Los Angeles – Keurig, Inc., a Massachusetts corporation well known for its single-serve coffee makers and cartridges, was dealt a blow in Massachusetts federal court Friday when its patent infringement lawsuit against Rogers Family Company was dismissed. The dispute was over patents held by Keurig for its single-serve coffee cartridges, which the company claimed Rogers copied.
Rogers Family Company, a San Francisco-based LLC, designed a single-serving coffee cartridge for use in Keurig brand coffee making machines. Rogers has been selling its OneCup line of coffee pods under its San Francisco Bay brand since Fall 2011.
The lawsuit, filed in November 2011, claimed that Rogers’ coffee cartridge infringed on three of Keurig’s patents, one for design and two utility patents related to methods.
U.S. District Court Judge F. Dennis Saylor IV made an unfavorable ruling against Keurig on the case brought against JBR, Inc., the holding company for Rogers Family Co. With respect to the design patent, he reasoned that the coffee cartridges were different enough that they did not rise to the level of infringement. He further found that the method patents could no longer be enforced.
Keurig claimed in the lawsuit that Rogers’ pod was too similar to its protected design. Keurig was issued its design patent, U.S. Patent Number D502,362, in 2005 for “an ornamental design for a disposable coffee cartridge.” Judge Saylor disagreed with Keurig’s argument, stating that the Rogers’ cartridges look different enough that an ordinary person could tell them apart and therefore that they did not violate Keurig’s patent.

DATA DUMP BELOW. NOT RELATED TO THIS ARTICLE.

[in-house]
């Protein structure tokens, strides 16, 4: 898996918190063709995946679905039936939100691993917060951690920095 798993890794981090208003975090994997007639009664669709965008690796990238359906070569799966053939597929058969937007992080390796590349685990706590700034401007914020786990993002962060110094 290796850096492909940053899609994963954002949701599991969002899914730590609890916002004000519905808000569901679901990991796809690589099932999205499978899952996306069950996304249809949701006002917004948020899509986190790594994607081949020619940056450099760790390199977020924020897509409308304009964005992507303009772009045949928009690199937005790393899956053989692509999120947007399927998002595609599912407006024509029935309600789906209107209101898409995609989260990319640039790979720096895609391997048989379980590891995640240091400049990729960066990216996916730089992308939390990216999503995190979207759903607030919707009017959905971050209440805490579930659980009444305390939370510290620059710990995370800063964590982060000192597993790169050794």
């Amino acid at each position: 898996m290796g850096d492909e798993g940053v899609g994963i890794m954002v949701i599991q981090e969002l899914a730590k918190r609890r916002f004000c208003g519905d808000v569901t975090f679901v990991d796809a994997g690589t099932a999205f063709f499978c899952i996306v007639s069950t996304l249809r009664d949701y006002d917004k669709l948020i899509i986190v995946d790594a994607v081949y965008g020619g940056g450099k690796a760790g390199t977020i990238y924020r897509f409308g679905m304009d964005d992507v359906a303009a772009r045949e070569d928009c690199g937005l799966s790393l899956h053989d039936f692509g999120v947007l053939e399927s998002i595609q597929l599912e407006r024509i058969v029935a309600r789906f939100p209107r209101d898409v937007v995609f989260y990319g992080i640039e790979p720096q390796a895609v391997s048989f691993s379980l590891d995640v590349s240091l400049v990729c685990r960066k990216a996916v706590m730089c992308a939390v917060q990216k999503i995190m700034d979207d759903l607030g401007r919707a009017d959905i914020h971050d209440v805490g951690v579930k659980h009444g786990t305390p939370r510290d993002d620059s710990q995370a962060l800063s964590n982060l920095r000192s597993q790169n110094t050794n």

The other issue raised in the lawsuit was Keurig’s claim that by designing a pod to use in Keurig coffee makers, Rogers violated the method patents held by Keurig. The method patents, U.S. Patent Numbers 7,165,488 and 7,347,138 both titled “Brew chamber for a single serve beverage brewer,” describe the process of inserting the Keurig cartridge into the coffee machine and operating it. Keurig argued that its method patents should prevent other companies from designing a product for use in a Keurig brand coffee maker.
Judge Saylor flatly denied this claim, arguing that once Keurig began selling their brewing machines, they exhausted their method patent. Accepting Keurig’s logic, he argued, would mean that any customer who bought the machine would be liable for patent infringement if they did not use a Keurig brand cartridge to brew coffee.